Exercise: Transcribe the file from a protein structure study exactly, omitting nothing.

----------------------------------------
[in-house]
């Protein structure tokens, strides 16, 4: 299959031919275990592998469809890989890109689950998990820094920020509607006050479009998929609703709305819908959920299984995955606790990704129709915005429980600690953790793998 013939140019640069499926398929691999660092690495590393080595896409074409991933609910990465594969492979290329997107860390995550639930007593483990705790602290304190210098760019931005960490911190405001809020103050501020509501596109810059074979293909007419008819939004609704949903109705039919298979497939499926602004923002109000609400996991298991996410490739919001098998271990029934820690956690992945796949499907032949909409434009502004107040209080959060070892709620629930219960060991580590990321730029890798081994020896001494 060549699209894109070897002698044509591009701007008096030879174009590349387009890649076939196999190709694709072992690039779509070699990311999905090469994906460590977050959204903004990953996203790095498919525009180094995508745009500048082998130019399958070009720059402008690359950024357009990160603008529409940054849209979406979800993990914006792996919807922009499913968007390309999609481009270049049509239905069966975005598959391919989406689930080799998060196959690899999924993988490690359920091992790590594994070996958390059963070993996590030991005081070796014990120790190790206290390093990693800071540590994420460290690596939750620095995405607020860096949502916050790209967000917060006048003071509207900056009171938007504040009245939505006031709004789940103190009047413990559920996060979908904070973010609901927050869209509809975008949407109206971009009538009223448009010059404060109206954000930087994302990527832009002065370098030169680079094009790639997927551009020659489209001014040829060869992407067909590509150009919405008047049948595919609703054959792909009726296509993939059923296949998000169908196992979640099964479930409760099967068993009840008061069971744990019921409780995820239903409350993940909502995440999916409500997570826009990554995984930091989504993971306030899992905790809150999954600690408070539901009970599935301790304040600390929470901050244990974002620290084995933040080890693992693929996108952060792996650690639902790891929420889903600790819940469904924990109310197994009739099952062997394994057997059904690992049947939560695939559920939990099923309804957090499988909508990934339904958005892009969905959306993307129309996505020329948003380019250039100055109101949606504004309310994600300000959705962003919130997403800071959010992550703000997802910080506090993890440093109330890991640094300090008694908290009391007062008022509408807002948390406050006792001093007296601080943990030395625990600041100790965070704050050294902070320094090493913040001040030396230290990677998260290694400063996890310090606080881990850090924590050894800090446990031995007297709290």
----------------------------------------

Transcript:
[in-house]
């Protein structure tokens, strides 16, 4: 299959031919275990592998469809890989890109689950998990820094920020509607006050479009998929609703709305819908959920299984995955606790990704129709915005429980600690953790793998 013939140019640069499926398929691999660092690495590393080595896409074409991933609910990465594969492979290329997107860390995550639930007593483990705790602290304190210098760019931005960490911190405001809020103050501020509501596109810059074979293909007419008819939004609704949903109705039919298979497939499926602004923002109000609400996991298991996410490739919001098998271990029934820690956690992945796949499907032949909409434009502004107040209080959060070892709620629930219960060991580590990321730029890798081994020896001494 060549699209894109070897002698044509591009701007008096030879174009590349387009890649076939196999190709694709072992690039779509070699990311999905090469994906460590977050959204903004990953996203790095498919525009180094995508745009500048082998130019399958070009720059402008690359950024357009990160603008529409940054849209979406979800993990914006792996919807922009499913968007390309999609481009270049049509239905069966975005598959391919989406689930080799998060196959690899999924993988490690359920091992790590594994070996958390059963070993996590030991005081070796014990120790190790206290390093990693800071540590994420460290690596939750620095995405607020860096949502916050790209967000917060006048003071509207900056009171938007504040009245939505006031709004789940103190009047413990559920996060979908904070973010609901927050869209509809975008949407109206971009009538009223448009010059404060109206954000930087994302990527832009002065370098030169680079094009790639997927551009020659489209001014040829060869992407067909590509150009919405008047049948595919609703054959792909009726296509993939059923296949998000169908196992979640099964479930409760099967068993009840008061069971744990019921409780995820239903409350993940909502995440999916409500997570826009990554995984930091989504993971306030899992905790809150999954600690408070539901009970599935301790304040600390929470901050244990974002620290084995933040080890693992693929996108952060792996650690639902790891929420889903600790819940469904924990109310197994009739099952062997394994057997059904690992049947939560695939559920939990099923309804957090499988909508990934339904958005892009969905959306993307129309996505020329948003380019250039100055109101949606504004309310994600300000959705962003919130997403800071959010992550703000997802910080506090993890440093109330890991640094300090008694908290009391007062008022509408807002948390406050006792001093007296601080943990030395625990600041100790965070704050050294902070320094090493913040001040030396230290990677998260290694400063996890310090606080881990850090924590050894800090446990031995007297709290």